human guinea pigs

Peter Thiel funds a herpes vaccine trial that sidesteps patient protections

When he’s not busy shutting down media outlets he holds a grudge against or letting the President of the United States fondle his hand, PayPal tycoon Peter Thiel has another hobby: circumventing patient safety protections.

Thiel is one of several businessmen bankrolling a company looking to develop a herpes vaccine. (Yes, the STD herpes.) Thiel has sunk $7 million into the effort, which would seem an admirable initiative. Except for the fact that it’s intentionally ignoring the rules that the U.S. has in place to make sure patients in clinical trials are kept safe.

To test a new drug or vaccine, companies go through a rigorous process to ensure that human subjects aren’t subjected to harm. The process includes monitoring of the trials by an institutional review board (IRB) and by the FDA,  which weigh the risks and benefits to participants and safeguards their welfare.

Related: Those crickets you hear? That’s Peter Thiel standing up to Trump’s attacks on equality

However, Rationale Vaccines, the company Thiel has invested in, decided to skip the IRB and FDA review. The first phase of the clinical trial is being held on the Caribbean island of St. Kitt, where participants have flown several times to get the test vaccine.

“What they’re doing is patently unethical,” Jonathan Zenilman, chief of Johns Hopkins Bayview Medical Center’s Infectious Diseases Division, told Stat. “There’s a reason why researchers rely on these protections. People can die.”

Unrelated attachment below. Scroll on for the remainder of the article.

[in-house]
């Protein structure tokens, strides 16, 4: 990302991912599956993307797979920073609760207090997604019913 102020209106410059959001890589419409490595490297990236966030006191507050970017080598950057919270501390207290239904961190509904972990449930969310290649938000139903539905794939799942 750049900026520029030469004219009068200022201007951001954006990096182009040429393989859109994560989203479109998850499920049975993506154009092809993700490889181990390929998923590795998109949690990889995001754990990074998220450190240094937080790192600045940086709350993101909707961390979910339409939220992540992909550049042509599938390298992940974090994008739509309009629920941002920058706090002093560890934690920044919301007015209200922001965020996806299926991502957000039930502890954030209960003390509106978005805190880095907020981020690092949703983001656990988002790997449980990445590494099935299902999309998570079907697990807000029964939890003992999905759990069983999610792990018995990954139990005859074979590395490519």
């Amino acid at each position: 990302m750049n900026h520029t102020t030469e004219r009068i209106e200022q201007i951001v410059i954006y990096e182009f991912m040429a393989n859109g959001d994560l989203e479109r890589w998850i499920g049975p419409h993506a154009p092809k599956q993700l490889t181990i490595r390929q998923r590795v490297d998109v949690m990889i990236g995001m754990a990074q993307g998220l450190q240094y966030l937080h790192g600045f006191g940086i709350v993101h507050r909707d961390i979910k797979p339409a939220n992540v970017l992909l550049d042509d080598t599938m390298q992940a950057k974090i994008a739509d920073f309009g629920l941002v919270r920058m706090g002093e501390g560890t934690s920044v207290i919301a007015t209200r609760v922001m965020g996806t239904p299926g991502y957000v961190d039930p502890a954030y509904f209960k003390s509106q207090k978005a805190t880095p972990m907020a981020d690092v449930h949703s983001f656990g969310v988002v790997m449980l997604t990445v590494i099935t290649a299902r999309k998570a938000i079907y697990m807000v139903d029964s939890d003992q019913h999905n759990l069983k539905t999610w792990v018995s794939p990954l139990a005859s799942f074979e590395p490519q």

The clinical trial is as much a test of politics as science. Liberterians like Thiel object to the regulations that the FDA (and government in general) have in place on the grounds that they are preventing products from getting to the market. Thiel famously bankrolled Ron Paul’s 2012 presidential campaign, which included a pledge to eliminate the FDA altogether and let the market sort out the difference between good and bad drugs.

The FDA may not look too kindly on the vaccine, should it ever advance to the point where Rationale Vaccines is seeking approval in the U.S. (Most test drugs and vaccines fail in clinical trials and never get that far.) After all, either you follow the agency’s way of doing things or you face the consequences.

But the vaccine trial does offer Thiel and his fellow investors a chance to push the envelop away from those pesky guidelines. So what if that means letting companies decided what’s safe when it comes to it human experimentation.